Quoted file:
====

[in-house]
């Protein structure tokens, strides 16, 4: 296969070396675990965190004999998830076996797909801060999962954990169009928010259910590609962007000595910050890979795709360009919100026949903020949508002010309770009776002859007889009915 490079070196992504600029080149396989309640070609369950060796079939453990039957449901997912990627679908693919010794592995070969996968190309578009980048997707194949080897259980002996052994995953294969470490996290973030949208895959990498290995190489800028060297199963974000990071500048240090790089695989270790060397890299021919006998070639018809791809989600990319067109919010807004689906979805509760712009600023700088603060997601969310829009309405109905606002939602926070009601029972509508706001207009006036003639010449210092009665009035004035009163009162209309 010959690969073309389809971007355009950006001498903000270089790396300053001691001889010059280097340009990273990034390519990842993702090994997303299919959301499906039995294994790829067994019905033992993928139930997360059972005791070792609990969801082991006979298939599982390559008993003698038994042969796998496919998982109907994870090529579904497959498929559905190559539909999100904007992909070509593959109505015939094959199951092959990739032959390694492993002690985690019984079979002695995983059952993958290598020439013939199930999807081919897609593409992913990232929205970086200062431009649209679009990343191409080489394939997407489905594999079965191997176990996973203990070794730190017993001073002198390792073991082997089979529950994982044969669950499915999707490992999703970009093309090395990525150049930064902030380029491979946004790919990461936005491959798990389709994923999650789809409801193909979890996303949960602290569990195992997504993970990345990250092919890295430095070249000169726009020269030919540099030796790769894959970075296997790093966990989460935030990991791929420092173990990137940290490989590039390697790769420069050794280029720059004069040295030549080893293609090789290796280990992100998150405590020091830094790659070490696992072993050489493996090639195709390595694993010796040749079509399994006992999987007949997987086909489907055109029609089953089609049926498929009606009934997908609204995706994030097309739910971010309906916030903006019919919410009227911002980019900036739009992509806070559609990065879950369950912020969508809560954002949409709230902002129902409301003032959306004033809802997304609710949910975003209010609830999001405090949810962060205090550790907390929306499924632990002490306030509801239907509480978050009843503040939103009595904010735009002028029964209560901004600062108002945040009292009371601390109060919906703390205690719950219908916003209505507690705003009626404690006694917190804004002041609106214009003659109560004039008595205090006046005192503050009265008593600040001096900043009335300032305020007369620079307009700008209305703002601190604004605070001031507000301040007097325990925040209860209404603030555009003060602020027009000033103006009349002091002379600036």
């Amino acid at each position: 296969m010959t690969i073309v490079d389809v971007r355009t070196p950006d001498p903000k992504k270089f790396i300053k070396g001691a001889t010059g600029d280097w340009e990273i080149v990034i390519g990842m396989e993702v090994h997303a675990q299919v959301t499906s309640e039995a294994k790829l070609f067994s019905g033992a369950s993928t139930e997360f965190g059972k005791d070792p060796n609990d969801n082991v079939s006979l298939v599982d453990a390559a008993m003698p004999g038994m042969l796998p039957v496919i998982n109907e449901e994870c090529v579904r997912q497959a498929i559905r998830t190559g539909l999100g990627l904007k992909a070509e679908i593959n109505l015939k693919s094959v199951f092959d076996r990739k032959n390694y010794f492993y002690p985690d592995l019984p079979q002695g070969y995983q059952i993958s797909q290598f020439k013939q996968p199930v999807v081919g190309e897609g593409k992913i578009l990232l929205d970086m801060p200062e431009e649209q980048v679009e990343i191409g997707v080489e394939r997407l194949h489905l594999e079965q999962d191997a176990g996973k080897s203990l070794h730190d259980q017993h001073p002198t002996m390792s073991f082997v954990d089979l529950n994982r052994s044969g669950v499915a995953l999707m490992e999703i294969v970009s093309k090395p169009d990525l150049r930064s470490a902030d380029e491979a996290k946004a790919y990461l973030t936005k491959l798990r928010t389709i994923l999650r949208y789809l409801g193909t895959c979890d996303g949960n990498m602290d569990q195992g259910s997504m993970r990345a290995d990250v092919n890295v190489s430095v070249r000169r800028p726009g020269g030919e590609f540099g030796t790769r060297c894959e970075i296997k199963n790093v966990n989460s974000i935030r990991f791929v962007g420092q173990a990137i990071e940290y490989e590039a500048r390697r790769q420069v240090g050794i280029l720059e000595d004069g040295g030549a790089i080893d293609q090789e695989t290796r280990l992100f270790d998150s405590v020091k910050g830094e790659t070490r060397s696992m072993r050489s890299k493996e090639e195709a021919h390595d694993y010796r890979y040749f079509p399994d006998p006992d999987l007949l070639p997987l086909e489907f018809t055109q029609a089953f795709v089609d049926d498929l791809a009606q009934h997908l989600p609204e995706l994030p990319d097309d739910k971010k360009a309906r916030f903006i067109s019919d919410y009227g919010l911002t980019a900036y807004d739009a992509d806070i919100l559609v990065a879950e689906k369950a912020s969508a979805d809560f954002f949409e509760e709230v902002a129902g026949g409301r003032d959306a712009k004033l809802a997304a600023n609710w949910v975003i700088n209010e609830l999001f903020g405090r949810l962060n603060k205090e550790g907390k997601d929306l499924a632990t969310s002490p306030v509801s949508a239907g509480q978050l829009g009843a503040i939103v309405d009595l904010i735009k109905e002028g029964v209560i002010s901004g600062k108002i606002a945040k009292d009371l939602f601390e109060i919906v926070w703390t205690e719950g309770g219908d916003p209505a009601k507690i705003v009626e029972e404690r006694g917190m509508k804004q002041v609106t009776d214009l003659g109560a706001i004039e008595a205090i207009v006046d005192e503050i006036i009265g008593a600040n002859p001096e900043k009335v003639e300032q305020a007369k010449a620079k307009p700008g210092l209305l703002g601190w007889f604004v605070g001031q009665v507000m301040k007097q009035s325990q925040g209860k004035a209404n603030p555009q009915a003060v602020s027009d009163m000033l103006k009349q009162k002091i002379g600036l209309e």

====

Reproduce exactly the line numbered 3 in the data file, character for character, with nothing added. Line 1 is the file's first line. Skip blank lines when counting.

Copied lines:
């Amino acid at each position: 296969m010959t690969i073309v490079d389809v971007r355009t070196p950006d001498p903000k992504k270089f790396i300053k070396g001691a001889t010059g600029d280097w340009e990273i080149v990034i390519g990842m396989e993702v090994h997303a675990q299919v959301t499906s309640e039995a294994k790829l070609f067994s019905g033992a369950s993928t139930e997360f965190g059972k005791d070792p060796n609990d969801n082991v079939s006979l298939v599982d453990a390559a008993m003698p004999g038994m042969l796998p039957v496919i998982n109907e449901e994870c090529v579904r997912q497959a498929i559905r998830t190559g539909l999100g990627l904007k992909a070509e679908i593959n109505l015939k693919s094959v199951f092959d076996r990739k032959n390694y010794f492993y002690p985690d592995l019984p079979q002695g070969y995983q059952i993958s797909q290598f020439k013939q996968p199930v999807v081919g190309e897609g593409k992913i578009l990232l929205d970086m801060p200062e431009e649209q980048v679009e990343i191409g997707v080489e394939r997407l194949h489905l594999e079965q999962d191997a176990g996973k080897s203990l070794h730190d259980q017993h001073p002198t002996m390792s073991f082997v954990d089979l529950n994982r052994s044969g669950v499915a995953l999707m490992e999703i294969v970009s093309k090395p169009d990525l150049r930064s470490a902030d380029e491979a996290k946004a790919y990461l973030t936005k491959l798990r928010t389709i994923l999650r949208y789809l409801g193909t895959c979890d996303g949960n990498m602290d569990q195992g259910s997504m993970r990345a290995d990250v092919n890295v190489s430095v070249r000169r800028p726009g020269g030919e590609f540099g030796t790769r060297c894959e970075i296997k199963n790093v966990n989460s974000i935030r990991f791929v962007g420092q173990a990137i990071e940290y490989e590039a500048r390697r790769q420069v240090g050794i280029l720059e000595d004069g040295g030549a790089i080893d293609q090789e695989t290796r280990l992100f270790d998150s405590v020091k910050g830094e790659t070490r060397s696992m072993r050489s890299k493996e090639e195709a021919h390595d694993y010796r890979y040749f079509p399994d006998p006992d999987l007949l070639p997987l086909e489907f018809t055109q029609a089953f795709v089609d049926d498929l791809a009606q009934h997908l989600p609204e995706l994030p990319d097309d739910k971010k360009a309906r916030f903006i067109s019919d919410y009227g919010l911002t980019a900036y807004d739009a992509d806070i919100l559609v990065a879950e689906k369950a912020s969508a979805d809560f954002f949409e509760e709230v902002a129902g026949g409301r003032d959306a712009k004033l809802a997304a600023n609710w949910v975003i700088n209010e609830l999001f903020g405090r949810l962060n603060k205090e550790g907390k997601d929306l499924a632990t969310s002490p306030v509801s949508a239907g509480q978050l829009g009843a503040i939103v309405d009595l904010i735009k109905e002028g029964v209560i002010s901004g600062k108002i606002a945040k009292d009371l939602f601390e109060i919906v926070w703390t205690e719950g309770g219908d916003p209505a009601k507690i705003v009626e029972e404690r006694g917190m509508k804004q002041v609106t009776d214009l003659g109560a706001i004039e008595a205090i207009v006046d005192e503050i006036i009265g008593a600040n002859p001096e900043k009335v003639e300032q305020a007369k010449a620079k307009p700008g210092l209305l703002g601190w007889f604004v605070g001031q009665v507000m301040k007097q009035s325990q925040g209860k004035a209404n603030p555009q009915a003060v602020s027009d009163m000033l103006k009349q009162k002091i002379g600036l209309e």